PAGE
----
Europe Embraces Better Corporate Governance

Financial News, January 4, 2004 | Go to article overview

Europe Embraces Better Corporate Governance


Byline: Kit Bingham

The architecture of corporate governance in Europe will continue to change in 2004 after a year of reforms. National regulators have been active: new best practice code requirements have been established in the UK, Spain and the Netherlands and for the first time in France and Germany.Reform has been intense on a cross-border basis as well. The institutions of the EU are pursuing several initiatives that will have an impact on corporate transparency and the accountability of companies to shareholders.

Prominent in this programme is the company law and corporate governance action plan, which was issued for consultation in May. It will require companies to make a clear statement of their governance practices, raise standards of board independence, and give investors more coherent voting rights.

In November, the EU revealed the feedback it had received. The internal markets commission said the action plan "was considered by the vast majority of respondents as an essential step to restore confidence in capital markets and the EU economy". The first governance initiatives under the action plan are expected in the second half of this year, focusing on promoting the role of non-executive directors, especially on matters related to audit, nomination and pay, and requiring a greater level of disclosure on executive remuneration.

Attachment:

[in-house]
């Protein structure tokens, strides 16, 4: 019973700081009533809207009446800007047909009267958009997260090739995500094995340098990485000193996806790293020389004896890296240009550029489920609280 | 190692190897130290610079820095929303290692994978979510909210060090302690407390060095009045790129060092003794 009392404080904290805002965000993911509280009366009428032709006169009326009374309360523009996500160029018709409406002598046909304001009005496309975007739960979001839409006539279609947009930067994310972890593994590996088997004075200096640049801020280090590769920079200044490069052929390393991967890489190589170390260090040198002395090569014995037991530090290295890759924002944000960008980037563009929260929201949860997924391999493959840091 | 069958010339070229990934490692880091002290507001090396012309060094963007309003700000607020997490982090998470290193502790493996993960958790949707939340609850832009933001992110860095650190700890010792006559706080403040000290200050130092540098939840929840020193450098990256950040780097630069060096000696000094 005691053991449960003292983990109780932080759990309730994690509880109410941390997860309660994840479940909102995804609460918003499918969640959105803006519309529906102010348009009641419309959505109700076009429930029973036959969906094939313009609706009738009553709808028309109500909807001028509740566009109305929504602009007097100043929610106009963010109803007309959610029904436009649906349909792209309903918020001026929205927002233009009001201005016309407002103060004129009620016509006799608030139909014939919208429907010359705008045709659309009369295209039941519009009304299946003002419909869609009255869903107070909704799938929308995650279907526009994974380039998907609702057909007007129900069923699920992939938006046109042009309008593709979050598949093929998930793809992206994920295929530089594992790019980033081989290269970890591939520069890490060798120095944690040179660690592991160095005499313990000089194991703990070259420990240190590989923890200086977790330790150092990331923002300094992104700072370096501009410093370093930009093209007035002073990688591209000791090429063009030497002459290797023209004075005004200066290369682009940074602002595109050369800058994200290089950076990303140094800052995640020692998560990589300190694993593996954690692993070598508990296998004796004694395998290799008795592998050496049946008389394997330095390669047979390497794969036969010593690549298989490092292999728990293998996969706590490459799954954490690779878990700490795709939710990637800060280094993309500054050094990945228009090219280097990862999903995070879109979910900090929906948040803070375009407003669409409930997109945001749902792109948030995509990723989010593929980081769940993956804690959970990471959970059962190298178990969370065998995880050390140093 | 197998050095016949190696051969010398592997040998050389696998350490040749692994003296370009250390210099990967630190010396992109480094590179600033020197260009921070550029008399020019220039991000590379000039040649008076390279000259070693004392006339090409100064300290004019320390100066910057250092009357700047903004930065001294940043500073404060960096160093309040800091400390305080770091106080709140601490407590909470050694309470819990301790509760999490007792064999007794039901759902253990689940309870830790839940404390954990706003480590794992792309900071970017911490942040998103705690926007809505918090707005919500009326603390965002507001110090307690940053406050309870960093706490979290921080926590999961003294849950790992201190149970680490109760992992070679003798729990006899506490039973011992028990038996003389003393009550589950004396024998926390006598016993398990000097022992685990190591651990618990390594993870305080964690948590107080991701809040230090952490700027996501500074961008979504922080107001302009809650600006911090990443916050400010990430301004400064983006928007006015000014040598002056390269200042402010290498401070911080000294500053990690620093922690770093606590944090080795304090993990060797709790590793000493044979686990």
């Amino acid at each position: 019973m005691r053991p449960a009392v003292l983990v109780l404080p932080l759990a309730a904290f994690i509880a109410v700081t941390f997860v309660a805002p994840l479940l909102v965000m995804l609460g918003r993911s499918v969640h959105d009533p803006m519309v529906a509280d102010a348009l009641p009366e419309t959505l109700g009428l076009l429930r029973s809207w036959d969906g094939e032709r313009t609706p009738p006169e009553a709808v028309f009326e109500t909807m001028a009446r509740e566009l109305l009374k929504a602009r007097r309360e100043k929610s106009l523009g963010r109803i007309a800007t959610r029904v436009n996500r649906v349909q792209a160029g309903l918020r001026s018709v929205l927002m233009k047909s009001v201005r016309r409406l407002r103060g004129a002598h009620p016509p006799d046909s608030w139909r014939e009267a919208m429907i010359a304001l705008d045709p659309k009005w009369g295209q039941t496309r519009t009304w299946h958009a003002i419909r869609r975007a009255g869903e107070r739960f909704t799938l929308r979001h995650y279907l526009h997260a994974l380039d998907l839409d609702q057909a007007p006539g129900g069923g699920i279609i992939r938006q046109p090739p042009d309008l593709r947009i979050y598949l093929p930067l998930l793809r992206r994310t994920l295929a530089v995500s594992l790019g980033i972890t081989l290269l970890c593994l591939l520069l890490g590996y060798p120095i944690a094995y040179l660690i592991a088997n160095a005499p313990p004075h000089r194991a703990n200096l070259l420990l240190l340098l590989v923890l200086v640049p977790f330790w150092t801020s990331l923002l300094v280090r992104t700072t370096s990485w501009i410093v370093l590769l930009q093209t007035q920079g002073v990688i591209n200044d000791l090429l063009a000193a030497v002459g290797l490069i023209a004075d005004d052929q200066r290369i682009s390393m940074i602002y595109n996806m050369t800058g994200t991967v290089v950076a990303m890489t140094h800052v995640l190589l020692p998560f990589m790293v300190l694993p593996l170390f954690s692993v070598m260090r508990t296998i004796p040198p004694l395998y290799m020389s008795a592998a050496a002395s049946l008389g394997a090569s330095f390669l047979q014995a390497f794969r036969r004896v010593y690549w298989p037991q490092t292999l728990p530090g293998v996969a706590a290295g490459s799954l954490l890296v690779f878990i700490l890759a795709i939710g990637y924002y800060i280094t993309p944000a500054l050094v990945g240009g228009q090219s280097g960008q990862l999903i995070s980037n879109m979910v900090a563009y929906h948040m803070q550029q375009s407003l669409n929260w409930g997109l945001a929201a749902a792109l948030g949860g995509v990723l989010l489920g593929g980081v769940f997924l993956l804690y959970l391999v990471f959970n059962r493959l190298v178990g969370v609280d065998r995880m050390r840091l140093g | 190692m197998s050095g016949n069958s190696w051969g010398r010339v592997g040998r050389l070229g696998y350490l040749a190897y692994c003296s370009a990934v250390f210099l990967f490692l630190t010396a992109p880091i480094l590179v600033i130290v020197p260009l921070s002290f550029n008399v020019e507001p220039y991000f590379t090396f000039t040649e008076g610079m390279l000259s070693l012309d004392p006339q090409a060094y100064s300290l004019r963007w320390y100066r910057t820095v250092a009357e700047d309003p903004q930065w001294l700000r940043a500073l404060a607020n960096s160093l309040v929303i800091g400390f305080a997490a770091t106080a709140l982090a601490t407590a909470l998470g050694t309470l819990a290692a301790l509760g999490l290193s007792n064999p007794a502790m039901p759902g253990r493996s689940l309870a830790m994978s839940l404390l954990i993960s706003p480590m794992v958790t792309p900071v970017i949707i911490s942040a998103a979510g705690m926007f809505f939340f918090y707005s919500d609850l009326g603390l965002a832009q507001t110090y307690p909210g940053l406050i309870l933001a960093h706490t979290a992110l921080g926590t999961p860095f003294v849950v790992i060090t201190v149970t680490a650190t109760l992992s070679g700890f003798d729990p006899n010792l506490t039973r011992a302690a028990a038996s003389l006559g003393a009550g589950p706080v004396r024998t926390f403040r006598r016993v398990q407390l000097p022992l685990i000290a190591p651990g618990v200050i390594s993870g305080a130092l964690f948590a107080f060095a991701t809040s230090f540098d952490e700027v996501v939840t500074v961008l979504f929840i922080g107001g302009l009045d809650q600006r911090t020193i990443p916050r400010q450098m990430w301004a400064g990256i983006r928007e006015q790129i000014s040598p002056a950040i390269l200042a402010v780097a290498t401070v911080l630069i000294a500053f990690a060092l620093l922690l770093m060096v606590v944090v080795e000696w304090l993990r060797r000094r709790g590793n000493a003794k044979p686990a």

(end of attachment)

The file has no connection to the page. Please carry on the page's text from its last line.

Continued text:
The action plan is one element of the EU's bid to improve corporate accountability. A new takeover directive has been tabled, which hopes to achieve consensus where 15 years of negotiation have failed. Frits Bolkestein, the internal markets commissioner, said: "Swift adoption is especially important as enlargement will make it even more important for companies to be able to co-operate across borders."

Finally, the transparency directive, now under consideration in the European Parliament, aims to increase the quality of financial reporting. Much of the discussion on the directive has been dominated by opposition to mandatory quarterly reporting.

Mark Hynes, director of PR Newswire, the news dissemination service, said 190 amendments to the transparency directive had been filed in the European Parliament. He said: "Virtually all of them make the point that quarterly reporting is a bad idea. It is therefore not likely to succeed as a mandated reporting requirement. The parliament feels the argument hasn't been made yet. The big deals are yet to come, and the first six to eight weeks of the year will be critical."

The directive also sets the stage for a single European online database of company information, modelled on the US Securities and Exchange Commission's Edgar platform. One solution is a requirement for each market to create its own database as a first step to a single, continent-wide resource. "By linking these solutions, you are getting close to a European Edgar," said Hynes.

The International Accounting Standards Board will also have a critical impact on corporate governance. It is responsible for setting the accounting standards that will apply in Europe from 2005, and in the spring it will finalise the full set of standards. Richard Martin, head of financial reporting at the Association of Chartered Certified Accountants, said: "The end of March is a significant date for everybody."

The rapidly approaching deadline for applying international accounting standards will have been a significant project for most large companies last year, and will continue to be so. …

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